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starship-design: FW: SSRT: X-33 schedule slip to Dec. '99
From: firstname.lastname@example.org [mailto:email@example.com] On
Behalf Of Chris W. Johnson
Sent: Monday, November 16, 1998 9:30 PM
To: Single Stage Rocket Technology News
Subject: SSRT: X-33 schedule slip to Dec. '99
The November 2, 1998, issue of Aviation Week & Space Technology included
a story entitled "X-33 Flight Slips Half-Year To December 1999" by
Michael A. Dornheim on pages 26 and 27. Major points from the article
* X-33 should be 69% complete by the end of 1998.
* X-33 is now scheduled for flight in December 1999.
* Liquid hydrogen tank is 50% complete and should be ready by year's end.
* The metallic thermal protection system (TPS) was recently validated in
tests at Langley Research Center.
* Reaction control system has been tested and pronounced flightworthy.
* Edwards launch site construction will be complete this month (Nov. '98).
X-33 will be moved there (sans engine) for tests in July.
* Engine approval is expected in November 1999.
* Lockheed Martin is spending 80% of funds on X-33, 20% on VentureStar.
* Historically, on average, every three months the X-33 schedule has slipped
by one month. If this continues, first flight would actually be July 2000.
* Reasons for the recent delay include a 7 month slip in delivery of the
XRS-2200 linear aerospike engines, and the need to choose a suitable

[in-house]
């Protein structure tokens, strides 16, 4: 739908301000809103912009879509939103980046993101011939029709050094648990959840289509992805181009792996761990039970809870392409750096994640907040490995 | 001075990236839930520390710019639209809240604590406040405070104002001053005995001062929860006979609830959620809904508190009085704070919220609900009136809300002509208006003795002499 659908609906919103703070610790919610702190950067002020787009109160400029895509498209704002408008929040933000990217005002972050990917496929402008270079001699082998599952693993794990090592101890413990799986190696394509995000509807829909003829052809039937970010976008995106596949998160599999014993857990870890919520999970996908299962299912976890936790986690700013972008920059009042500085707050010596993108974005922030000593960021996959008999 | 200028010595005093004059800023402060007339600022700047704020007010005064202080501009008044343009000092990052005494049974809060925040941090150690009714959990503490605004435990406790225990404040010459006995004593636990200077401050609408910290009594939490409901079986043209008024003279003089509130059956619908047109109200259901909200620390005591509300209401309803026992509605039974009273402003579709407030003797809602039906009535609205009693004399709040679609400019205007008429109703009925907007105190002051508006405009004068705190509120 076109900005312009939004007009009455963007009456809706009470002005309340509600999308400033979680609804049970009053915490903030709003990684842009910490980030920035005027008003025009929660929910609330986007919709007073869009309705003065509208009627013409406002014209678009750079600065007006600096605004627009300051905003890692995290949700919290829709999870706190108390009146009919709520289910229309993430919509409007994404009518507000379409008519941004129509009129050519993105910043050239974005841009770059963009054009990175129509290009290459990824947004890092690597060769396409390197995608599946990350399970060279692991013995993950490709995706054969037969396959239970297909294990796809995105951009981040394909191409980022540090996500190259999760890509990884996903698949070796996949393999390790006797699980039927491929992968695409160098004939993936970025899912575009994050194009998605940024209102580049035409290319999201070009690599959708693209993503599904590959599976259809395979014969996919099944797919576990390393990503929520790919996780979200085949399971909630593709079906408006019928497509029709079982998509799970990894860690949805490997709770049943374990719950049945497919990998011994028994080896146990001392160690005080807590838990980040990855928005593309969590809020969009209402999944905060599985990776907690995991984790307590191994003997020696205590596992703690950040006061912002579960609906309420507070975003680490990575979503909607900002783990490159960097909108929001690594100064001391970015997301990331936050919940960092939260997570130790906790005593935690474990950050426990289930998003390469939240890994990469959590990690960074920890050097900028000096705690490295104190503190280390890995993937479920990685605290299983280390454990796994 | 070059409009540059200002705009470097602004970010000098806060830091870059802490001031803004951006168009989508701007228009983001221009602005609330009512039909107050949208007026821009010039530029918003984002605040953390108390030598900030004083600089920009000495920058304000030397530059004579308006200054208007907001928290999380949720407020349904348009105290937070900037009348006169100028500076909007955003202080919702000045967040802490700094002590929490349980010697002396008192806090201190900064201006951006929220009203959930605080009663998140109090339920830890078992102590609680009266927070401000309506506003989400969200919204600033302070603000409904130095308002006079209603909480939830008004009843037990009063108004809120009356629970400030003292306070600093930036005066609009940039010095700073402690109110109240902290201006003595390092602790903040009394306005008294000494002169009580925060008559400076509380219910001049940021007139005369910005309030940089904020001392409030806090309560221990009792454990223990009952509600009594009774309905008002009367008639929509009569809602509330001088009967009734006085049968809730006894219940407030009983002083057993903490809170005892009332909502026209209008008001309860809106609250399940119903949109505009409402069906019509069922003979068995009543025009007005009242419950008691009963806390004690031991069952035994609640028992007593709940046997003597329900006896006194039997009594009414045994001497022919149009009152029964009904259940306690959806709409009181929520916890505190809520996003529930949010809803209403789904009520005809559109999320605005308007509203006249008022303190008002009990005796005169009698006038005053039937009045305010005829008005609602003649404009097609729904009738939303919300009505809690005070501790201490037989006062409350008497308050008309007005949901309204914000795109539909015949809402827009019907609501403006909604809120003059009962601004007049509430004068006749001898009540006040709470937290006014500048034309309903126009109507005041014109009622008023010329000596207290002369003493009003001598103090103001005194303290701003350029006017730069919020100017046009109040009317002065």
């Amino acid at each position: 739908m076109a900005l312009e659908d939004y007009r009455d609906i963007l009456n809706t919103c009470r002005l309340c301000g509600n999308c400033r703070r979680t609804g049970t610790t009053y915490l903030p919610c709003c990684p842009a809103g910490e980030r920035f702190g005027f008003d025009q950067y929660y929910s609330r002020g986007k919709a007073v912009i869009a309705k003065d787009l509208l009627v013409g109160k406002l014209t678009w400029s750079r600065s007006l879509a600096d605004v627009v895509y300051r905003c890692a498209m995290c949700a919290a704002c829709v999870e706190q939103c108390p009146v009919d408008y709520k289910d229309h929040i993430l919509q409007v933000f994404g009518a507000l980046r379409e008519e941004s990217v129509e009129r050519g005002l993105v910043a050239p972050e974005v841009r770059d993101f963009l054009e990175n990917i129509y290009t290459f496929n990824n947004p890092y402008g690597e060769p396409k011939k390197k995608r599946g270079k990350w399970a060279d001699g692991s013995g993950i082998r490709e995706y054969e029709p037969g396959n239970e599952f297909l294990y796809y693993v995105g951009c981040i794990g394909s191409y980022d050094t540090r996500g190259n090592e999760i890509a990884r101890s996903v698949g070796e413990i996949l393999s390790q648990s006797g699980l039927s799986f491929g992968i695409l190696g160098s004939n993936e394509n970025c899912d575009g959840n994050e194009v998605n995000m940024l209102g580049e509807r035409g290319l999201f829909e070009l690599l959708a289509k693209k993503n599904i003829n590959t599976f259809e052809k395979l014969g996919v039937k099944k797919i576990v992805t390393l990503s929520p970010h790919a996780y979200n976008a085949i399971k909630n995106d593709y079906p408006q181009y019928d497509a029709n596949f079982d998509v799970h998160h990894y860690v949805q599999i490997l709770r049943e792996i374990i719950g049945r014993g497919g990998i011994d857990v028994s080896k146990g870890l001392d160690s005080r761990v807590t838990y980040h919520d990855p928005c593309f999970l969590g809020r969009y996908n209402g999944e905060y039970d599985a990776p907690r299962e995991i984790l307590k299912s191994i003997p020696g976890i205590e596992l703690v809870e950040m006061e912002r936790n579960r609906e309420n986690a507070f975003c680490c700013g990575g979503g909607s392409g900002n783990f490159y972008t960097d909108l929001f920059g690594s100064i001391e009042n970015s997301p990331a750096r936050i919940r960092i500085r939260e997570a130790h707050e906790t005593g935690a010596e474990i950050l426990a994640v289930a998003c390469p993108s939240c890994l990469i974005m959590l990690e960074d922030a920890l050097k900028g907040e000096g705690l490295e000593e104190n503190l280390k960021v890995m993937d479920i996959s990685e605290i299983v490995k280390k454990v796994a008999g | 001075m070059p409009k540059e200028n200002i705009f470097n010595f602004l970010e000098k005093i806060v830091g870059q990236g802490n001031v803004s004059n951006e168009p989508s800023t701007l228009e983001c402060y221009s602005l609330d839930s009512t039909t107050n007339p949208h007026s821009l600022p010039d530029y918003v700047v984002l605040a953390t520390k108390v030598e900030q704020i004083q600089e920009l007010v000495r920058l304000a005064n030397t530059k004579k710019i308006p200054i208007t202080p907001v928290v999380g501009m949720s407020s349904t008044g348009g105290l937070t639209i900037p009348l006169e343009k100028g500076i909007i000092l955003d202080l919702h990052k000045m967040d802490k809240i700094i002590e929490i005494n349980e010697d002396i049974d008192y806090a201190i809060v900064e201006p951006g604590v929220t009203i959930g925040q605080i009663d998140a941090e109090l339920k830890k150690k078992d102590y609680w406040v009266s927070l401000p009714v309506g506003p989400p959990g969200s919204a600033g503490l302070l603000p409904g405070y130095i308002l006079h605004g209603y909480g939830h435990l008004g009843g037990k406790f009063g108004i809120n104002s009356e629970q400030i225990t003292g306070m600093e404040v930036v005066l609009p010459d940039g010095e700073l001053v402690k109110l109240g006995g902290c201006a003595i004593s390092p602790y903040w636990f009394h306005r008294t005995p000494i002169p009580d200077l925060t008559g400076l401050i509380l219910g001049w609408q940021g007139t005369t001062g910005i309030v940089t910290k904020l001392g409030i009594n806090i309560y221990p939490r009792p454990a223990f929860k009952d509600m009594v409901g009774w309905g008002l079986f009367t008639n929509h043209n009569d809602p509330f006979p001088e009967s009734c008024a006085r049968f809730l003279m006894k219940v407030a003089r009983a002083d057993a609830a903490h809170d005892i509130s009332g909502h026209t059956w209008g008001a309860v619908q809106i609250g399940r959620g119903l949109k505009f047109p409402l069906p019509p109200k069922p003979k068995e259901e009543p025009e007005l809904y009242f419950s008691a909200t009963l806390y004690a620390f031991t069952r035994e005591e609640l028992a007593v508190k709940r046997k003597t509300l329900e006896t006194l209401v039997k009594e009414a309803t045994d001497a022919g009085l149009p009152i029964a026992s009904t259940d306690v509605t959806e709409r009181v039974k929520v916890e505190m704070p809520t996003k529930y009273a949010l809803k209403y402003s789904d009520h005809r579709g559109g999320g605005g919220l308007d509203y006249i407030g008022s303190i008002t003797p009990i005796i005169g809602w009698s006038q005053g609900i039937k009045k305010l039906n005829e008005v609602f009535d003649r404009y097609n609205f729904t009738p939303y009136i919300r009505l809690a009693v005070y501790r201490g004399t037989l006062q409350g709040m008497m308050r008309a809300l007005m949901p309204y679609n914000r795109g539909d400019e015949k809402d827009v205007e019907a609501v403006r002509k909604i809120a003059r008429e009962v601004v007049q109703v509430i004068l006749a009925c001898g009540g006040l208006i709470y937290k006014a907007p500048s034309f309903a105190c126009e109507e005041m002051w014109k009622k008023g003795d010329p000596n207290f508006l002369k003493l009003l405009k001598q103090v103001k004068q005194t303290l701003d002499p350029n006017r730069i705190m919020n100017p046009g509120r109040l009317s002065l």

lining material for the liquid hydrogen tanks.
* Warping forces in the aerospike exhaust nozzle ramp proved challenging.
Its temperature varies from -420F where the liquid hydrogen fuel begins
circulating through it to 5,000F where the full blast from the 10 thrust
chambers is received. Unlike the bell nozzles of conventional rocket
engines, the linear aerospike's ramp attaches directly to the vehicle
structure at multiple points. Problem was known a year ago, and caused a
delivery slip from February to May of 1999.
* Recent difficulties with engine have centered on ramp fabrication. Ramp
is composed of a copper sheet milled with internal cooling passages which
is brazed onto a steel backing. That brazing has proved difficult, but a
successful ramp was produced in September. This problem caused a slip
from May to August or September 1999.
LockMart knew of problem in February, but did not publicize it until
* Another delay was caused by the late delivery by subcontractors of the
XRS-2200 turbomachinery. Tests began October 2 at Stennis Space Center.
* "[D]imensional issues with the thrust chambers have been resolved and
about 10 chambers have been built."
* "Rocketdyne estimates the X-33 engine problems have increased its costs
by $36 million." LockMart expects Rocketdyne to cover those costs.
* First 5 flights will go to Michael AAF on the Dugway Proving Grounds.
Next 2 flights will go to Malmstrom AFB. After that a decision about
flights will be made.
* X-33's mass fraction will be 26.3%. VentureStar's is to be 10%, so a 62%
reduction is required.
* Venture Star's RS-2200 engine is to have a thrust-to-weight ratio of 80,
compared to a ratio of 35 for X-33's XRS-2200. In effect, a 56% weight
reduction is required.
Chris W. Johnson | "Do we realize that industry,
| which has been our good servant,
firstname.lastname@example.org | might make a poor master?"
http://gargravarr.cc.utexas.edu/ | --Aldo Leopold, 1925